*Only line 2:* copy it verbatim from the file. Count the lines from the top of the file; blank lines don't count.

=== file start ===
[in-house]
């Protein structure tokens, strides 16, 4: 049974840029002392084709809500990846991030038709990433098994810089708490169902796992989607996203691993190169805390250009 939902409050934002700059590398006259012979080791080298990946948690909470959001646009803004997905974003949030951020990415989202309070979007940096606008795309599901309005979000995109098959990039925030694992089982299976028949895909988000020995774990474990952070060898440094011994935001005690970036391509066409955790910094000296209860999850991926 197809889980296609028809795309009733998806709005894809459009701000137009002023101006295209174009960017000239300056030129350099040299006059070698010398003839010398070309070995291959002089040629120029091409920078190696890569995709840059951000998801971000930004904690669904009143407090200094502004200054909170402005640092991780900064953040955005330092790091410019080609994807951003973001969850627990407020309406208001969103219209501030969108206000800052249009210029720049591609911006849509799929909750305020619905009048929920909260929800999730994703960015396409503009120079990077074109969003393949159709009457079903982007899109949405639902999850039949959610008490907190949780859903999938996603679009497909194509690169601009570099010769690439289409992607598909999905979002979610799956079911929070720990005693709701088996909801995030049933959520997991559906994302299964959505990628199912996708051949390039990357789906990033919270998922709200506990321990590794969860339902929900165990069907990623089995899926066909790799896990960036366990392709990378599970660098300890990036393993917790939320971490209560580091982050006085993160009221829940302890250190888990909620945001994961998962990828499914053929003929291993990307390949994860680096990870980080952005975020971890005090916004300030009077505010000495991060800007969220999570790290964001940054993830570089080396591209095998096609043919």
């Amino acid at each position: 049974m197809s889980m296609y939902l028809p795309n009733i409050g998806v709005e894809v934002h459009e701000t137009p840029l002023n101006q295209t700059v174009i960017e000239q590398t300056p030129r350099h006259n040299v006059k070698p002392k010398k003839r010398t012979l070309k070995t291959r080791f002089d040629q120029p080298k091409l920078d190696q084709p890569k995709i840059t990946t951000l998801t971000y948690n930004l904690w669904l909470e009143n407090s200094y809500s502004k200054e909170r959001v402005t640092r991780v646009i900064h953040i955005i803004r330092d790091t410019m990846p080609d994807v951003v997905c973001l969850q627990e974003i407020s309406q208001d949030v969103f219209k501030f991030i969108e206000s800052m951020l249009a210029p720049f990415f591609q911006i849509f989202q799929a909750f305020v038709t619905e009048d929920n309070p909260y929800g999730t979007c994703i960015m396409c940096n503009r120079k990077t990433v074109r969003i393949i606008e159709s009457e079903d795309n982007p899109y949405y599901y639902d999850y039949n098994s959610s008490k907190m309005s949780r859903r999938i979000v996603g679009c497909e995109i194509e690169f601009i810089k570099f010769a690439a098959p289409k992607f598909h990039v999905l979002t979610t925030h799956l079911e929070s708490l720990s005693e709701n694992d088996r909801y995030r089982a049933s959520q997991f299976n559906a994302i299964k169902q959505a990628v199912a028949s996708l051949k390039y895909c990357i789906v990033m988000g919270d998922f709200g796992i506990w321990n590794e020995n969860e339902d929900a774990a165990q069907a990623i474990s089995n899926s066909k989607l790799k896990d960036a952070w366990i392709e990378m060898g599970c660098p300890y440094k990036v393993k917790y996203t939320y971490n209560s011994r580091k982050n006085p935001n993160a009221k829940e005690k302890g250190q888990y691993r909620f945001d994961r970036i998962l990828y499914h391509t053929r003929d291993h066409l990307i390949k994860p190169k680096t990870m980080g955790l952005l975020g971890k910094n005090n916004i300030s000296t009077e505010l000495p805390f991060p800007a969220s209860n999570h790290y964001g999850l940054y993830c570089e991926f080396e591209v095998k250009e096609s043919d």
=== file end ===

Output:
């Protein structure tokens, strides 16, 4: 049974840029002392084709809500990846991030038709990433098994810089708490169902796992989607996203691993190169805390250009 939902409050934002700059590398006259012979080791080298990946948690909470959001646009803004997905974003949030951020990415989202309070979007940096606008795309599901309005979000995109098959990039925030694992089982299976028949895909988000020995774990474990952070060898440094011994935001005690970036391509066409955790910094000296209860999850991926 197809889980296609028809795309009733998806709005894809459009701000137009002023101006295209174009960017000239300056030129350099040299006059070698010398003839010398070309070995291959002089040629120029091409920078190696890569995709840059951000998801971000930004904690669904009143407090200094502004200054909170402005640092991780900064953040955005330092790091410019080609994807951003973001969850627990407020309406208001969103219209501030969108206000800052249009210029720049591609911006849509799929909750305020619905009048929920909260929800999730994703960015396409503009120079990077074109969003393949159709009457079903982007899109949405639902999850039949959610008490907190949780859903999938996603679009497909194509690169601009570099010769690439289409992607598909999905979002979610799956079911929070720990005693709701088996909801995030049933959520997991559906994302299964959505990628199912996708051949390039990357789906990033919270998922709200506990321990590794969860339902929900165990069907990623089995899926066909790799896990960036366990392709990378599970660098300890990036393993917790939320971490209560580091982050006085993160009221829940302890250190888990909620945001994961998962990828499914053929003929291993990307390949994860680096990870980080952005975020971890005090916004300030009077505010000495991060800007969220999570790290964001940054993830570089080396591209095998096609043919």